In January 2020, Iran fired nearly a dozen ballistic missiles at an Iraqi base housing US troops.
No US personnel were killed, but more than 100 were later diagnosed with traumatic brain injuries.
Those injuries were a likely preview of US casualties in a future war, medical researchers say.
An unprecedented Iranian ballistic-missile attack in Iraq in January 2020 offered a worrying glimpse of the less visible but long-lasting injuries US troops will likely sustain in future wars.
Five days after the assassination of Iranian Gen. Qassem Soleimani in a US drone attack in Baghdad, Iran made good on its threats to retaliate by launching 11 ballistic missiles at Al Asad air base on January 8, 2020.
The hundreds of US troops at the base experienced what has been described as "the largest ballistic attack against Americans in history."
The troops only received a few hours of warning, and the base had no air defenses capable of intercepting the missiles. As the 11 missiles, each carrying 1,000- to 2,000-pound warheads, rained down, some US soldiers were blown out of their positions in guard towers by the blasts. Other US troops huddled in bunkers built during the reign of Saddam Hussein.
Yet no US soldier was killed or suffered severe physical injuries. Their survival was described as "a miracle of God."
But 109 American personnel at Al Asad were ultimately diagnosed with traumatic brain injuries, or TBIs, and will likely have recurring headaches and PTSD-related symptoms for the rest of their lives. Several of these troops were awarded Purple Hearts in recognition of their injuries.
US Army Maj. Robert Hales was the highest-ranking medical doctor on the base during the attack. In an interview with 60 Minutes over a year later, he said there is limited understanding of brain traumas such an attack can cause.
"There hasn't been a lot of studies with this level of percussion wave, with the overpressure and the negative pressure that immediately follows being exposed to this, over and over again," he said. "Just because this missile attack was so unique, as it never has happened in history that a ground force was exposed to 11 theatre ballistic missiles."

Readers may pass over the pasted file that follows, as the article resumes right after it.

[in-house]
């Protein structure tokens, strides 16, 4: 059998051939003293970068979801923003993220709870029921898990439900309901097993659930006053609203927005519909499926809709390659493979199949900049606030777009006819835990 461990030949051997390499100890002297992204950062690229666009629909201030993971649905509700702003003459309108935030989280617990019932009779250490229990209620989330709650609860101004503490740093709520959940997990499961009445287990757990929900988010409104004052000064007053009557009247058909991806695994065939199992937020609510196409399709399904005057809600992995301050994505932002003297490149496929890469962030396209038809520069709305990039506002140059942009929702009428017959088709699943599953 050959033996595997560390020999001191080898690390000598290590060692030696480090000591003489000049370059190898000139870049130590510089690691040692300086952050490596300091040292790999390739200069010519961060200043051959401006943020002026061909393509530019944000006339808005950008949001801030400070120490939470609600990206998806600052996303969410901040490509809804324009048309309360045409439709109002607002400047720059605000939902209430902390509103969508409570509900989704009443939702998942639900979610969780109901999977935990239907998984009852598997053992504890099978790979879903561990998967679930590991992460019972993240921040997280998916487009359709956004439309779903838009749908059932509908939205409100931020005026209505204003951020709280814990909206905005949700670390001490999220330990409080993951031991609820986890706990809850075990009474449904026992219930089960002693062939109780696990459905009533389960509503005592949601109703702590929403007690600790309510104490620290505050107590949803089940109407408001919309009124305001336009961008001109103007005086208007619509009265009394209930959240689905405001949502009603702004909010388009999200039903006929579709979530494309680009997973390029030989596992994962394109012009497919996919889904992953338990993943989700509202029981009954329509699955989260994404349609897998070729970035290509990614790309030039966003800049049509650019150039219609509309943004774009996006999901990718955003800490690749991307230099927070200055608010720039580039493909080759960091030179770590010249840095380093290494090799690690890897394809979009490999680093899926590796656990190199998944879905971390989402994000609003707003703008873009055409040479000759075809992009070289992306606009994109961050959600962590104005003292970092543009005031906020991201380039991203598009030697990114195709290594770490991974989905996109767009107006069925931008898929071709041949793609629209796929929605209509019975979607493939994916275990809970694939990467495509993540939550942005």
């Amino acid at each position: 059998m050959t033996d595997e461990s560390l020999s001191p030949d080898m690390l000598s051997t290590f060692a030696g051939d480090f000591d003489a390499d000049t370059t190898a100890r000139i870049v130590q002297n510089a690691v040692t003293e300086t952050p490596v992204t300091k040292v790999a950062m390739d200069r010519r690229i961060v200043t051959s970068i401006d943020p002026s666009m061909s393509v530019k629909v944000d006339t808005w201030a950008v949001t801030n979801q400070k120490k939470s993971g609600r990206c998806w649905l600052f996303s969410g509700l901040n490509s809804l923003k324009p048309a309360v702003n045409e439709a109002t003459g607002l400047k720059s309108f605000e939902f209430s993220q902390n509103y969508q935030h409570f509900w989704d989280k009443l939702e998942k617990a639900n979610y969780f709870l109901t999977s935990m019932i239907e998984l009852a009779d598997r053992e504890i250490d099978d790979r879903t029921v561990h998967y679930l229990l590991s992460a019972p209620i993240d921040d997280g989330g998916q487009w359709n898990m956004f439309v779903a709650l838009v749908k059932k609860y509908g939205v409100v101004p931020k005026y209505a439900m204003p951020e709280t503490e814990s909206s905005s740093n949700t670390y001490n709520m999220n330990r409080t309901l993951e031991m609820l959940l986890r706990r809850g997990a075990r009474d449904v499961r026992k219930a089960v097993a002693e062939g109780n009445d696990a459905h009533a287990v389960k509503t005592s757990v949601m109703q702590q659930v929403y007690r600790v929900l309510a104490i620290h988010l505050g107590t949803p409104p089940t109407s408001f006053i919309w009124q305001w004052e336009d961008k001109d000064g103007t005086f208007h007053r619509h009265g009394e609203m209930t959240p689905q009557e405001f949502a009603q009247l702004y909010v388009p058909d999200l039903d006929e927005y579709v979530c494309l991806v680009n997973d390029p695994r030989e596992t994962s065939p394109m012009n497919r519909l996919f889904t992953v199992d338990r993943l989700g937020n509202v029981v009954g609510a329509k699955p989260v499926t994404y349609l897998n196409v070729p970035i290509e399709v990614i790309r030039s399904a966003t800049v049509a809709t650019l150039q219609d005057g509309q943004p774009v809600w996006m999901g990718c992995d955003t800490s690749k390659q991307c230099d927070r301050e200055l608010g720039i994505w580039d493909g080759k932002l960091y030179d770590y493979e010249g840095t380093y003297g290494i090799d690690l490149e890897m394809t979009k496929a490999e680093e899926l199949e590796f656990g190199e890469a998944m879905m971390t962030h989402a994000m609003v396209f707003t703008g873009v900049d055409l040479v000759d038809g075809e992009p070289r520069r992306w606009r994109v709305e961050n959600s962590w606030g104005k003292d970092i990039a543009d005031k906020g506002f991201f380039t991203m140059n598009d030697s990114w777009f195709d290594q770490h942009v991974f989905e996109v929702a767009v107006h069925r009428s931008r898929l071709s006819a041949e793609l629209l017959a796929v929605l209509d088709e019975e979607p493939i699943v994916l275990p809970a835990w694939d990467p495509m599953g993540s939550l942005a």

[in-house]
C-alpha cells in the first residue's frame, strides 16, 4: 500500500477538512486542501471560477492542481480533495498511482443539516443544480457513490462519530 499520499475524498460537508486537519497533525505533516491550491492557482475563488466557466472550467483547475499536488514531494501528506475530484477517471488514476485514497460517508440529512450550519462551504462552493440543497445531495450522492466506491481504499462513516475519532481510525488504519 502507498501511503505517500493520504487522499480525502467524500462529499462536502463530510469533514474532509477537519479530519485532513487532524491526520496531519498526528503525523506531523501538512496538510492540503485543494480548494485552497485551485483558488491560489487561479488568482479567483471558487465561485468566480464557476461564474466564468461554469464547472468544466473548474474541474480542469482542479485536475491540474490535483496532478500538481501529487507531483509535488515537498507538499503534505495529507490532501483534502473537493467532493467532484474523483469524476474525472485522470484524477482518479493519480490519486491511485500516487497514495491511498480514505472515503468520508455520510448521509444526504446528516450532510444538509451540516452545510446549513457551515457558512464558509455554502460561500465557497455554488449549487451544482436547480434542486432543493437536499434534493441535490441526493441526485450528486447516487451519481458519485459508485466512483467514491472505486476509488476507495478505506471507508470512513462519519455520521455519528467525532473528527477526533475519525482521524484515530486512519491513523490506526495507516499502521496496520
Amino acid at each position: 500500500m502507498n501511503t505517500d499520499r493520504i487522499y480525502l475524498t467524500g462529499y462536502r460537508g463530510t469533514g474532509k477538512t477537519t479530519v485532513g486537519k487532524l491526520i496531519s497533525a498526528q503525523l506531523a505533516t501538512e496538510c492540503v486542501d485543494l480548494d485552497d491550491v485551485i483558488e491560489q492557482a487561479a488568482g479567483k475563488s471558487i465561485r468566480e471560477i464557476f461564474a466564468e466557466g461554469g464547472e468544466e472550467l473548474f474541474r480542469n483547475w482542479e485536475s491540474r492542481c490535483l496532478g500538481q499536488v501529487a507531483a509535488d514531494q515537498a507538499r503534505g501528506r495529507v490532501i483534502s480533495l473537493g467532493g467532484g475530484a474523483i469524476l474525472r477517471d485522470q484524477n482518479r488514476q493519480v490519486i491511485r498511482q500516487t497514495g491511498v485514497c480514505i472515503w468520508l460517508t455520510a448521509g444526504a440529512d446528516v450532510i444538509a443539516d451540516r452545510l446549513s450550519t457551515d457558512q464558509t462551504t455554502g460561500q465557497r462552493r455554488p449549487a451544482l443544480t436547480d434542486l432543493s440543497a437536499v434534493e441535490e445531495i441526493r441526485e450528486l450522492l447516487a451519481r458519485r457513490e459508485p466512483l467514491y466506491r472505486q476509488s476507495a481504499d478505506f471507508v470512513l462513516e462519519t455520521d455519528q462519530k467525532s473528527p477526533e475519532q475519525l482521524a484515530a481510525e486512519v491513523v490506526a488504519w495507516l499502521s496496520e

Unfortunately, according to a report published in August by the Journal of the American College of Surgeons, TBIs will only become "more prevalent" among US troops in conflicts against a near-peer adversary, a term that refers to forces with capabilities similar to those of the US military.
In its post-2001 wars, the US found itself fighting insurgents and terrorist groups who used unconventional tactics to counter the US's military and technological superiority. US dominance of the air, ground, and sea "assured relative freedom of movement for medical evacuation" of wounded US troops, the report says.
Most of the 60,000 casualties, including 7,076 deaths, that the US suffered in those wars were caused by small-arms fire and less sophisticated weapons like improvised explosive devices, mortars, and small rockets. As the fighting in Ukraine has shown, a war against a near-peer adversary would almost certainly involve heavier and longer-range weaponry.
Some 70% of Ukraine's combat casualties are from Russian artillery and rocket barrages, which cause "multiple high-velocity penetrating injuries, barotrauma, and blunt injuries from being thrown during the explosion" and, of course, TBIs, according to the report, which notes that attacks using IEDs "affected fewer patients, in general, and caused less severe injury."
The report highlights the Al Asad attack as a "rare modern instance" of US troops facing near-peer adversary-level weapons and suffering significant numbers of debilitating TBIs as a result.
Moreover, it would be much harder to evacuate wounded personnel from the battlefield, given the likelihood that a near-peer adversary will field long-range sensors and weapons capable of reaching far behind the frontline.
This is especially true of air evacuation. The war in Ukraine has shown how tough air operations would be against a near-peer adversary, and recent campaigns in the Middle East provide examples of how even less capable enemies can use cheap drones to contest the airspace over the battlefield.
Small and medium-size drones are proliferating in the Middle East and "present a new and complex threat to our forces and those of our partners and allies," US Marine Corps Gen. Kenneth McKenzie told the Senate Armed Services Committee in April 2021.
"For the first time since the Korean War, we are operating without complete air superiority," added McKenzie, who was head of US Central Command at the time.
As the likelihood of a war or even a limited conflict with a near-peer adversary rises and the US military's longstanding advantages erode, it is increasingly necessary to develop techniques to prevent and treat TBIs. The Al Asad attack was a relatively small-scale demonstration of the lethal dangers that US troops will face on the battlefields of the future.
Paul Iddon is a freelance journalist and columnist who writes about Middle East developments, military affairs, politics, and history. His articles have appeared in a variety of publications focused on the region.
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